Cremorne 2025: proposition to reality?

Cremorne 2025: proposition to reality?
Cremorne 2025: proposition to reality?

Cremorne is enjoying a development spurt as predominantly office-driven applications continue to roll in.

The pocket rocket suburb's development progression has been somewhat foreshadowed by Cremorne2025, the urban design studio which is part of the Department of Architecture (Faculty of Art, Design and Architecture) at Monash University.

Some years ago the creation of Cremorne2025 was designed to allow students to "envision Cremorne in 2025 as a new, lively, mixed-use, dense and sustainable inner suburb of Melbourne."

Prior to outlining of the current developments which are choosing to call Cremorne home, the fundamentals of Cremorne2025 are worth revisiting.

Cremorne 2025 - a recap

As part of their overall design vision, the students pursue the activation and occupation of urban space as a central strategy. This approach promotes new ideas for Cremorne and also an understanding of the future of Melbourne in a wider sense.

As a case study the vision and strategies for Cremorne address current and future challenges for the city of Melbourne specifically as well as for growing cities in general.​

The centrally located “forgotten” suburb forms a unique neighbourhood within Melbourne’s fabric, with a great industrial heritage. As an insular enclave, delimited by large infrastructures, it forms an ideal study area, to develop exemplary future oriented strategies for densification, which could later be transferred to other urban situations.

Cremorne 2025: proposition to reality?
Envisaging a new Cremorne. Image: Cremorne2025

The development drive

Rather than exploring every strategy and vision of Cremorne2025 for the sake of comparison, a focus on what has been submitted for approval can provide an adequate assessment of Cremorne's push to "activation and occupation of urban space."

As mentioned, office-based applications are leading the charge within Cremorne, adding as much as 85,000sqm to the suburb's stock. Employment provider SEEK has pencilled in Cremorne as its new home and accounts for a sizeable proportion of the 85,000sqm figure, awaiting approval for an atypically shaped 27,000sqm campus-style building. 

The latest of a slew of office proposals to hit advertising is 64 Balmain Street. Alchant Investments Pty Ltd is pushing for approval of a BG Architecture-designed scheme encompassing an NLA of 10,814sqm. The render below demonstrates the scale of the proposal relative to its more modest surrounds, which is typical of the built form change expected within Cremorne.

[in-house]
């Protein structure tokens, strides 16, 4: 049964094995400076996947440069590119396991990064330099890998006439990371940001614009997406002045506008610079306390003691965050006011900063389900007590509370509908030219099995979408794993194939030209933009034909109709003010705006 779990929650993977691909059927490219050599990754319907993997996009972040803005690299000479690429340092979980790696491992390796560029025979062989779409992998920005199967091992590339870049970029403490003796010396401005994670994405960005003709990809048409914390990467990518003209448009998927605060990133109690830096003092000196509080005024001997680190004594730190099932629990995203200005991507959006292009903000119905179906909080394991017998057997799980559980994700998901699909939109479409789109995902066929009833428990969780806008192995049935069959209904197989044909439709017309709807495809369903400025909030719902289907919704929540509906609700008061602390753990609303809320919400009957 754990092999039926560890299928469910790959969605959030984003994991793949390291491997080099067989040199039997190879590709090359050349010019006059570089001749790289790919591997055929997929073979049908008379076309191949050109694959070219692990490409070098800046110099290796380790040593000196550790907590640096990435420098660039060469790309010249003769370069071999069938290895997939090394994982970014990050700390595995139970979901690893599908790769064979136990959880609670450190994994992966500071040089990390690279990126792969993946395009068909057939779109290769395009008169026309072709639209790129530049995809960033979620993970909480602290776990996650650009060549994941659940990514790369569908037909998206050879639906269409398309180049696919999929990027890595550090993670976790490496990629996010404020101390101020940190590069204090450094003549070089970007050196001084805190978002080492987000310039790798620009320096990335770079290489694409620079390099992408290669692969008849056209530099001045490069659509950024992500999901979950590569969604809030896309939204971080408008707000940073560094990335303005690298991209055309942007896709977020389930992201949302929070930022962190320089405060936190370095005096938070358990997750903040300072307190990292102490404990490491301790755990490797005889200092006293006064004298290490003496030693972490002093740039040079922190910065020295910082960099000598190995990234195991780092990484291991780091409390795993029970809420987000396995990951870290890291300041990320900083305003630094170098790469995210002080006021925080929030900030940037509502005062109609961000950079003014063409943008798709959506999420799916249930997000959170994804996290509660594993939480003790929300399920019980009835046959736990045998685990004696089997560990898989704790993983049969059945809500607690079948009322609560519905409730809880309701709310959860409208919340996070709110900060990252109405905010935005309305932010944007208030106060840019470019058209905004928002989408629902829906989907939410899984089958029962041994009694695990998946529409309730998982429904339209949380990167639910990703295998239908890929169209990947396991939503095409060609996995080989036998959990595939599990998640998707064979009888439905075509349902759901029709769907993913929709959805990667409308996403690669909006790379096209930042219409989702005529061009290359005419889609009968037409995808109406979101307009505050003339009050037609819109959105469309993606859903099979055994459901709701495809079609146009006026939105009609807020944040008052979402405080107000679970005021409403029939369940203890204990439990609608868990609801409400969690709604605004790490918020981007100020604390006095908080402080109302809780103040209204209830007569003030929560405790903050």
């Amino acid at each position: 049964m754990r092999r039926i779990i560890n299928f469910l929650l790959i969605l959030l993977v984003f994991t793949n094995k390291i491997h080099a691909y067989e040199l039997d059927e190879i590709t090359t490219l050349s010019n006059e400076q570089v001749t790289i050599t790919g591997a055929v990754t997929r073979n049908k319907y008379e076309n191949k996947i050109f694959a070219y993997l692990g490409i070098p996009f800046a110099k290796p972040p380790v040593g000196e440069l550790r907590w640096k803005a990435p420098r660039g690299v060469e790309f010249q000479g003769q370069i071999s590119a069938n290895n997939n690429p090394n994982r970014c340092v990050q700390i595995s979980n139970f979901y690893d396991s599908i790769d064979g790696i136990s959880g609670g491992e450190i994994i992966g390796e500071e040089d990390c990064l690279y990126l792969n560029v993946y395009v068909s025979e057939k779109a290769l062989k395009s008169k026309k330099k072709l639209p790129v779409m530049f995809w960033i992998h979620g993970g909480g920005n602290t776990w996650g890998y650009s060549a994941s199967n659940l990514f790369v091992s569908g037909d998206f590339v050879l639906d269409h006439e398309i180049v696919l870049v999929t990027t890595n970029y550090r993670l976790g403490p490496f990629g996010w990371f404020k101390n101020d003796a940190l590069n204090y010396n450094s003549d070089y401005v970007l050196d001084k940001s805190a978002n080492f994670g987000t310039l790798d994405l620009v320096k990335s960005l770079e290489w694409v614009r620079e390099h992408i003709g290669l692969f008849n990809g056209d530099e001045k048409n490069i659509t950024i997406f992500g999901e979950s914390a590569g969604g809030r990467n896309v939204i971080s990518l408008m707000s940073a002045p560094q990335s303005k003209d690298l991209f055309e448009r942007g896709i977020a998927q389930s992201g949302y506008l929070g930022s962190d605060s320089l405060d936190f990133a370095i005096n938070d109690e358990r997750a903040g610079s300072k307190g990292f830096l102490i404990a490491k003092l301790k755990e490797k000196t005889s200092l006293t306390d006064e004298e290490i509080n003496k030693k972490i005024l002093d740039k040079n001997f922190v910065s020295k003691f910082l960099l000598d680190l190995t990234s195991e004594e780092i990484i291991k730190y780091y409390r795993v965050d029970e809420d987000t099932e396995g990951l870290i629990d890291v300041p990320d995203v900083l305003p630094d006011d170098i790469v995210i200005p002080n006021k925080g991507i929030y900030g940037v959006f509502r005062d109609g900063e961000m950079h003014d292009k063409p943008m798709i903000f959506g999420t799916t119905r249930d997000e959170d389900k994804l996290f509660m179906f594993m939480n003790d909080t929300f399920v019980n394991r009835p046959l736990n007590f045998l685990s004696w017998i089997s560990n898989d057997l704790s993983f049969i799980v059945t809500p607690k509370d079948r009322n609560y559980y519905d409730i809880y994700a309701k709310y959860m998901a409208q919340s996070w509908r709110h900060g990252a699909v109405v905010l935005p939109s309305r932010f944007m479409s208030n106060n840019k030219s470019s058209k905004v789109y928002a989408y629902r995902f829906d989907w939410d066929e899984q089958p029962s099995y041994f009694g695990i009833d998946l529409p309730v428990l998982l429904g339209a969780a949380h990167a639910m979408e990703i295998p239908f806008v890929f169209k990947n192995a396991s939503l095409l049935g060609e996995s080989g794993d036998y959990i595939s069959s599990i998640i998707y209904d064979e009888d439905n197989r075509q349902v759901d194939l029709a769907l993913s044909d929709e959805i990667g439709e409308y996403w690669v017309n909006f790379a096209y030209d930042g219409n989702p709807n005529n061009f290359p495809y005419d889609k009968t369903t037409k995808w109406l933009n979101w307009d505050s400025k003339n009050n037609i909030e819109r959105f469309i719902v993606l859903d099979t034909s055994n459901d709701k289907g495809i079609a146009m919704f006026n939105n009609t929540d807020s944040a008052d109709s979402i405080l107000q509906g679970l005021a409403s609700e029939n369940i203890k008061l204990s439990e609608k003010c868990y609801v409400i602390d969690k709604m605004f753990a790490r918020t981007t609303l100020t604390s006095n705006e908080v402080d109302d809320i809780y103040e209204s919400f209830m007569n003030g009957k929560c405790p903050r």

New projects are also adding to the development queue, such as 2-6 Gwynne Street which seeks the development of a six-storey office building; these projects are on smaller land plots and themselves provide scale and contrast to some of the larger proposals in Cremorne.

Apartments too are present but not as prevalent. Caydon's plans for The Malt District are by far and away the largest in the pipeline, which could see approximately 1,000 new dwellings created on the banks of the Yarra River.

Cremorne 2025: proposition to reality?
64 Balmain Street in a lor-rise setting. Image: BG Architecture

An issue emerging?

As with any other locale across Melbourne, a more frequent injection of higher density projects will lead to questions about the ability of location-specific infrastructure, transport, green spaces and services to cope with increased demand.

The postcard-sized suburb lends itself to being a pedestrian-friendly area which is well serviced by extensive public transport links. In addition, the already tight road network and limited parking adds extra emphasis on the efficient manner in which public transport services Cremorne.

As Cremorne continues to flourish, the necessity of Richmond Station's long-mooted redevelopment comes into sharper focus. An expanding office-based workforce will only add more demand to existing public transport services.

Is Richmond Station's redevelopment the biggest enabler to Cremorne's success? 

Cremorne 2025: proposition to reality?
9-11 Cremorne is the latest project to hit construction in the suburb.

Mark Baljak

Mark Baljak

Mark Baljak was a co-founder of He passed away on Thursday 8th of November 2018 after a battle with cancer. He was 37. Mark was a keen traveller, having visited all six permanently-inhabited continents and had a love of craft beer. One of his biggest passions was observing the change that has occurred in Melbourne over the past two decades. In that time he built an enormous library of photos, all taken by him, which tracked the progress of construction on building sites from across metropolitan Melbourne.


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